Are Books Really Obsolete?

And will they survive all the electronic devices, the movies, the audio formats?  I did a little thinking about this the other day; the chart below holds some of my musings:

Pros and Cons
Ways to Read Advantages Disadvantages
Traditional Books Lovely titles on shelf, collectors love them, feel and smell, easy to lend, borrow. Heavy, take up space, have to go to library or book store to get.
Audiobooks Hands,eyes free.  They are great in the car. Hinges on voice of reader.
iPads, etc. Light, many books on one device, great for travel, small size. No pages smell, eye strain possible, lacks tactile feel of good paper, can’t lend or borrow easily.
Movies, Videos Can see a whole story in 2 hours No room for imagination as the pictures are there in front of your eyes.

And then I thought of the years of joy I’ve had with my books.  In my previous home I had a lovely library which I filled with fifteen hundred books, each  a treasure.  They lined up like soldiers on the shelf, a testament to my love of words and to the power of words.    And even today with my reduced number, taking them off the shelf and rearranging them by author is a particular pleasure.  I love to hug them like special friends.

So, no.  Books will never be obsolete.  There is just too much tactile pleasure involved in their reading, sharing, and enjoying.

What are your thoughts?   Especially comment if you have a point I haven’t mentioned as this is a huge topic, of interest to the world these days. 

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23 thoughts on “Are Books Really Obsolete?

  1. Oh, I totally agree with you. Books are a prominent feature in every room of my tidy farmhouse. I need to see those titles lined up on a shelf; I enjoy the heft of a book in my hands. They are a tangible connection with the person who wrote the words and all the others who have read the book. Books connect me with the rest of the world–past, present and future–like nothing else.

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  2. I’m a book collector myself, and my husband and I have had this conversation a few times. I think it is likely that we will see less and less mass markets become available in stores as more people get e-readers. What will remain are hardcovers, potentially trade paperbacks and certainly special editions – for those people who are the collectors and the book lovers. The 10 dollar mass markets however, will be much cheaper for the publisher to simply make available for download…and will leave more room on the shelves for the ‘nicer’ editions.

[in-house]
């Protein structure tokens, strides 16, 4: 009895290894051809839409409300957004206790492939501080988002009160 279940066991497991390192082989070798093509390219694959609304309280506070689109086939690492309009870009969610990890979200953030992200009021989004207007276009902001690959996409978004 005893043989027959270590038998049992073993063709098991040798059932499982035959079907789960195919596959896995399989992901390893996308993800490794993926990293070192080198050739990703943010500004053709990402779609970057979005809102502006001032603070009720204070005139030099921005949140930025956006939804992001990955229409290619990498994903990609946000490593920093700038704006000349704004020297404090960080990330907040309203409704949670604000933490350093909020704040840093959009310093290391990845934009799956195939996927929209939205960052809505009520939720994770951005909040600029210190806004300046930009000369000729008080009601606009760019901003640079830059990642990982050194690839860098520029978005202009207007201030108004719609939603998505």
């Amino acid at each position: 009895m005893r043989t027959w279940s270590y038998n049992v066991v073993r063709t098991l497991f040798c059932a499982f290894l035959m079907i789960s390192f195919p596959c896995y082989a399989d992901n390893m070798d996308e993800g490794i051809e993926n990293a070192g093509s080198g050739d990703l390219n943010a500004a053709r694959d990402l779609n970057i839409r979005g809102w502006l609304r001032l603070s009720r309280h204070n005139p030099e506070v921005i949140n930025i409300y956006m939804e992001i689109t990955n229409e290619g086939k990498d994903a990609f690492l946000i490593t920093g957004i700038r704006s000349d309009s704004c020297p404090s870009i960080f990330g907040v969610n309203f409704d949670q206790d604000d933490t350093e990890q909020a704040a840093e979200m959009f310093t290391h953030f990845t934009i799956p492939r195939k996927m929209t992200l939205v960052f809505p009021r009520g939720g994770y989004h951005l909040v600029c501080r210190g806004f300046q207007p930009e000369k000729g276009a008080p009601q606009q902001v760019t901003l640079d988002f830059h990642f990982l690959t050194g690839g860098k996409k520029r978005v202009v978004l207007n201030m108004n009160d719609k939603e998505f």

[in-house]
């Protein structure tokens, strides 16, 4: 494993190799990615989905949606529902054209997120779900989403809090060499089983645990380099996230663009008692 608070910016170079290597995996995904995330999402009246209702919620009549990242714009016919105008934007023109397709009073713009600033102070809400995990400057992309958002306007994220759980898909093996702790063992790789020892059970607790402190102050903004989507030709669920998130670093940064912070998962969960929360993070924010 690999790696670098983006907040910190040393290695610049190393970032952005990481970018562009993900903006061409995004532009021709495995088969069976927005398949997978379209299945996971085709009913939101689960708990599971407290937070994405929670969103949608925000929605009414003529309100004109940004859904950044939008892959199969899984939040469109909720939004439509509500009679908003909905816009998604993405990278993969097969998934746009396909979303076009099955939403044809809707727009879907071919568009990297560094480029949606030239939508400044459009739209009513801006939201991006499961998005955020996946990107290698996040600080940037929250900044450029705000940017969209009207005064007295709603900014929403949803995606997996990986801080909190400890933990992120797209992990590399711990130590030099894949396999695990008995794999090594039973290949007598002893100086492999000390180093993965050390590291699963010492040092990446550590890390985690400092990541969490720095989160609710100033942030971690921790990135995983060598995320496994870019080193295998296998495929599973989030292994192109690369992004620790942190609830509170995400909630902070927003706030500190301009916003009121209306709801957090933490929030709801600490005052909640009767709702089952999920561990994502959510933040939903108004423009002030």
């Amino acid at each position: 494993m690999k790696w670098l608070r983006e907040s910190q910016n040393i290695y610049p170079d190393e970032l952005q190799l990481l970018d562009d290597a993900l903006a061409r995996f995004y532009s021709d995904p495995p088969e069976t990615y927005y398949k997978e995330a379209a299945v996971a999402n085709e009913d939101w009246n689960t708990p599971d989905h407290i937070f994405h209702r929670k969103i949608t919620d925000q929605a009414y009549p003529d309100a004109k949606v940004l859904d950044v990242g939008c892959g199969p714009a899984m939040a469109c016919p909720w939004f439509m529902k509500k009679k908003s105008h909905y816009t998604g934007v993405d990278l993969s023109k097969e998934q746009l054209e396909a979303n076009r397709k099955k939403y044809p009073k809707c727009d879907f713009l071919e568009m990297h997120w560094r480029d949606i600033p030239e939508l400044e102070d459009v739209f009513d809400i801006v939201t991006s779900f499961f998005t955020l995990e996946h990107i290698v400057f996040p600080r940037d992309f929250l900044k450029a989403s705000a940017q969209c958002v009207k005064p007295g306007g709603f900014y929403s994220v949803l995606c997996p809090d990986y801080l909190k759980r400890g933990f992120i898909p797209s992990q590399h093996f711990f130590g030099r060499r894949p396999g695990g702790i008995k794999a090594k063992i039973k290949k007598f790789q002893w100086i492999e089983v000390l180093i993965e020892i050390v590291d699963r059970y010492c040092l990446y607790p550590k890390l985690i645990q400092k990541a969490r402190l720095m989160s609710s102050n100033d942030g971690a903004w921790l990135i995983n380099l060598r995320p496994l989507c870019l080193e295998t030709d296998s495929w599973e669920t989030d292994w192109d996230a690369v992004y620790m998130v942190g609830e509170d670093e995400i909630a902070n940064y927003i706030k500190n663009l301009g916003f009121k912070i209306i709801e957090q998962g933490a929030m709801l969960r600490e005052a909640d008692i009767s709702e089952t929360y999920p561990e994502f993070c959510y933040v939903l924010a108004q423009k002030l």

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  3. No, books will never become obsolete in my opinion.

    As for comparing books and the movies based upon those same books, there is no comparison. Too much of the book has to be left out in order to make a movie in the usual two hour format. Some of my favourite movies, the old classics, continue past four hours and yet still have to leave out so much of their basis – the book!

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  4. Some thoughts I had when reading your pros and cons. For one thing, you can have books delivered to your house, so you don’t actually have to set foot in a book store. Also, one disadvantage of audio books that you did not list was that they put me to sleep and thus I find it very difficult to follow the story. My e-reader doesn’t give me eye strain because it isn’t backlit like the infamous ipad. And I disagree that movies leave no room for imagination. After the movie is turned off I’ve pictured myself in the story, become friends with my favourite characters, even imagined sequels. The idea of books vs movies has always been silly to me. I love them both. I love the stories. Books vs ebooks is even more ridiculous. It’s the same story. Not adapted like a movie, or condensed like some audio books, but exactly exactly the same.

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  5. I’m with you, Elaine. I’ll never stop reading print books, just like I’ll never stop thinking in feet not decimeters. But I do like the convenience of my Kobo and I do think of temperature in Celcius. A little blending of old and new ways seems to work just fine.